It took The Nire a little longer to get into their stride but were level by the end of the sixth minute after Shane Walsh put over his sides first score of the game from a movement which started with a cleverly struck quick ’45. Podge Collins and Jamie Barron would then swap scores to tie the scoring at two points each after ten minutes.

If you are a regular reader of what appears on this site, you will know that I am not a fan of a short quick puck out when it comes to either hurling or football.

Such a practice I feel should be got rid off as it more often than not puts a team under pressure even if they are as many sides now play with two more defenders than there is attackers in the same end of the field.

Sometimes it works, but it is rare it does and when it does not work then teams are made to pay. This time it was The Nire that made to pay, and it could well have proven to be a very costly on another day.

Goalkeeper Tom Wall sent a short pass towards the stand side of the field playing out of the road goal, but it was Podge Collins who proved to be the most alert player in that area of the field and he was able to collect the ball and send it back in around The Nire’s goal mouth where Cathal McInerney was waiting and he was able to fist pass the Collins pass past Tom Wall in the Nire goal to give his side a 1-2 to 0-2 lead with 11 minutes played.

Sides are often at their most vulnerable just after scoring a goal and so it proved here for Cratloe.

Shane Ryan put over a point fro The Nire on 13 minutes after some good work by Michael O’Gorman, and four minutes later The Nire were in front for the first time when after some excellent work by Jamie Barron who picked out Conor Gleeson with a perfect pass, who slotted past O’Kelly in the Cratloe goals who was deputising for Pierce de Loughrey who as being treated to a cut his nose in the dug out.

But if it is true that a team is often vulnerable after leaving in a goal, it was The Nire’s turn now for it to happen to them, as within seconds Podge Collins and Conor McGrath linked up to send Conor Ryan through for Cratloe to beat Tom Wall for the second time in this game.

How would The Nire now react to conceding a second goal was on the minds of those present supporting them in the ground. The answer however was as The Nire only knows how.

Conor Gleeson from a Liam Lawlor pass and Jamie Barron kicked points to level matters with eight minutes of the half still to play.

The visiting side went back in front once more three minutes from the break when Cathal McInerney put over a free from about 40 metres which most inside the ground was awarded about 5 metres further out the field, but The Nire would be level within two minutes when the impressive Brian Wall got onto the end of a good Jamie Barron pass to kick his first score of the game.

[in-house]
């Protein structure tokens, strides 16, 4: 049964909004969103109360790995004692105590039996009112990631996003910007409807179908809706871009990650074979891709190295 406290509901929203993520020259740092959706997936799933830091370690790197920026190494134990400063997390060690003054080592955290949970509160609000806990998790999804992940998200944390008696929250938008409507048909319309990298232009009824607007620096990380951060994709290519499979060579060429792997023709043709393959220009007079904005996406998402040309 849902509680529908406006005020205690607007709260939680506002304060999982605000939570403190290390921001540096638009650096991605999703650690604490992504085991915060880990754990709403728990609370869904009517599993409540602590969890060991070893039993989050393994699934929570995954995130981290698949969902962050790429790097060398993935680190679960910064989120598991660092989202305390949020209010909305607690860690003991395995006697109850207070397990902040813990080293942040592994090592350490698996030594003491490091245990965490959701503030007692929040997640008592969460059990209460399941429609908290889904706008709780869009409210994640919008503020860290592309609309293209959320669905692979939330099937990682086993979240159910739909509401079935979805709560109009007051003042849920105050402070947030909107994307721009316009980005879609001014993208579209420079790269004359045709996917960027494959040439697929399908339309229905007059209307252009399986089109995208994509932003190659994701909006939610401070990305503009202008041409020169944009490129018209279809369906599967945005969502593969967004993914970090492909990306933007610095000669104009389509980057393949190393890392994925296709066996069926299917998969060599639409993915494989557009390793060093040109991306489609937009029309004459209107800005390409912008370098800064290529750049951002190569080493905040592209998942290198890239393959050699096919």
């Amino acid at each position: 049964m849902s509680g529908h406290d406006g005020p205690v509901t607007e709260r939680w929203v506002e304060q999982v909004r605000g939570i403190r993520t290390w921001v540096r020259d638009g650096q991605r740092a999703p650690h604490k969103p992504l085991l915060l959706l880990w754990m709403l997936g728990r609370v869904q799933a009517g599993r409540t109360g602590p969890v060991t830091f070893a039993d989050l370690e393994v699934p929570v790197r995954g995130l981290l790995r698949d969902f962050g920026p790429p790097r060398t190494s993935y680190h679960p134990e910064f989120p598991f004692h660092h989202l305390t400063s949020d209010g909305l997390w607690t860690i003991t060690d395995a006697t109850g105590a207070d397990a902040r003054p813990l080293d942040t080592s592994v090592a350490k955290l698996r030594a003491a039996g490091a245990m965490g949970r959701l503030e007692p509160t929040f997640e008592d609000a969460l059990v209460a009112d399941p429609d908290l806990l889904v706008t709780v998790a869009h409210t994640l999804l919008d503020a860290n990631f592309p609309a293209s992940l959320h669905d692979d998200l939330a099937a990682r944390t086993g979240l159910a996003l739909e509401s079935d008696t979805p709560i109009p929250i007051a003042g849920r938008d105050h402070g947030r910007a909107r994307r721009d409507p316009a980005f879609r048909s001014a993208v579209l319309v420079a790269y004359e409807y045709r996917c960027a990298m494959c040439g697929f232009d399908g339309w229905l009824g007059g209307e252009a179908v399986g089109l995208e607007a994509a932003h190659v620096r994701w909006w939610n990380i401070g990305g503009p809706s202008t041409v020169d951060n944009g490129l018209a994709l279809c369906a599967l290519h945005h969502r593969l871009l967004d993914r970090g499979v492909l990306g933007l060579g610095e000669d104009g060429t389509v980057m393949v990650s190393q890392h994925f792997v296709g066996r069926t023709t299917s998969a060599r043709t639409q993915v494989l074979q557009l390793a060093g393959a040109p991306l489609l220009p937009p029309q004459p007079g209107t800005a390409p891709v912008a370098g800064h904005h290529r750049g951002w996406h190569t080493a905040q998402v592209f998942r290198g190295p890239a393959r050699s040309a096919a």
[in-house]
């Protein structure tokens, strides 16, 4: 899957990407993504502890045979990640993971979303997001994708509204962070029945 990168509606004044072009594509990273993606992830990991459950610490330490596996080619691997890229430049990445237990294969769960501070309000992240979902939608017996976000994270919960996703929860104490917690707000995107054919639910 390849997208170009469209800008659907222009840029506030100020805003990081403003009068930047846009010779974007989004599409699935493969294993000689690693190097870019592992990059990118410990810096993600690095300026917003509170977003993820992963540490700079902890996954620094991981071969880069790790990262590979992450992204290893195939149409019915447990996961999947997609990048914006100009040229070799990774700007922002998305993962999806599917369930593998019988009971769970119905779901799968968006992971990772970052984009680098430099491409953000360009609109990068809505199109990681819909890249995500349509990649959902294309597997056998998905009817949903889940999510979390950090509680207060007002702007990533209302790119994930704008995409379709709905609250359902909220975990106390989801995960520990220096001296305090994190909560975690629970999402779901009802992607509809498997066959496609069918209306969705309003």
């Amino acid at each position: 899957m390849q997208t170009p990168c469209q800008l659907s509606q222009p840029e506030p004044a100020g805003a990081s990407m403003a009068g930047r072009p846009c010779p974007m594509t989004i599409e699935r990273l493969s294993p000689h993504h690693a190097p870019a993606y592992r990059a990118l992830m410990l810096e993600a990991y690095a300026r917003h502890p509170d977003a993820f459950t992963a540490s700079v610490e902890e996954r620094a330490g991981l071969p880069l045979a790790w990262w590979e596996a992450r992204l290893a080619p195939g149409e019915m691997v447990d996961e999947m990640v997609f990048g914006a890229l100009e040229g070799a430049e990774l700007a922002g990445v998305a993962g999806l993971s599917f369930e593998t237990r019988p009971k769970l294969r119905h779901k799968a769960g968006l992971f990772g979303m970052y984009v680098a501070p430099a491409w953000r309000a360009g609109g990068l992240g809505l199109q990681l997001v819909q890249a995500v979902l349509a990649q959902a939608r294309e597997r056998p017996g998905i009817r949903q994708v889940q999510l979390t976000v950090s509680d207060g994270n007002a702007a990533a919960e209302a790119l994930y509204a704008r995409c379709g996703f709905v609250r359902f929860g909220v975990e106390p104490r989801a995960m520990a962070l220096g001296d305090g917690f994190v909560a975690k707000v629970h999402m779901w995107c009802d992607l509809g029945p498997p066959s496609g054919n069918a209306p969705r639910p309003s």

The Nire however were somewhat unlucky not to have gone to the dressing rooms with an advantage on the scoreboard as two minutes into stoppage time Conor Gleeson hit the crossbar with an effort that could just as easily have gone under as over.

The Nire however did go to the dressing rooms with just 14 players on the field as just seconds from the end, Michael O’Gorman who has proven to be such a key member of the team in recent games was brandished a black card by Derek O’Mahony who blew his half time whistle before The Nire could introduce anyone.

During the break The Nire management team of Benjie Whelan, Paudie Halpin, Ger Walsh, Michael Lawlor and Ger Peters decided to enter Keith Guiry into the game as O’Gorman’s replacement and he soon began to make an impact.

Shane Ryan from a free hit the first score of the second half from a free which was soon followed with the black carding of Enda Boyce of Cratloe. The resulting free saw Brian Wall extend his side’s lead to two points. But these scores inside the first four minutes of the half would prove to be the only ones The Nire would hit till the final four minutes of the game.

In between, Cratloe exerted a lot of pressure on The Nire defence.

Cathal McInerney from a free drew his side to within one of The Nire on forty-six minutes and two minutes later the sides were level again for a fifth time when Podge Collins pointed.

The visitors were now in the middle of a bit of a purple patch and McInerney put over two more points to edge his sides two in front, and it was looking as though the dream for the East Clare outfit was about to be fulfilled.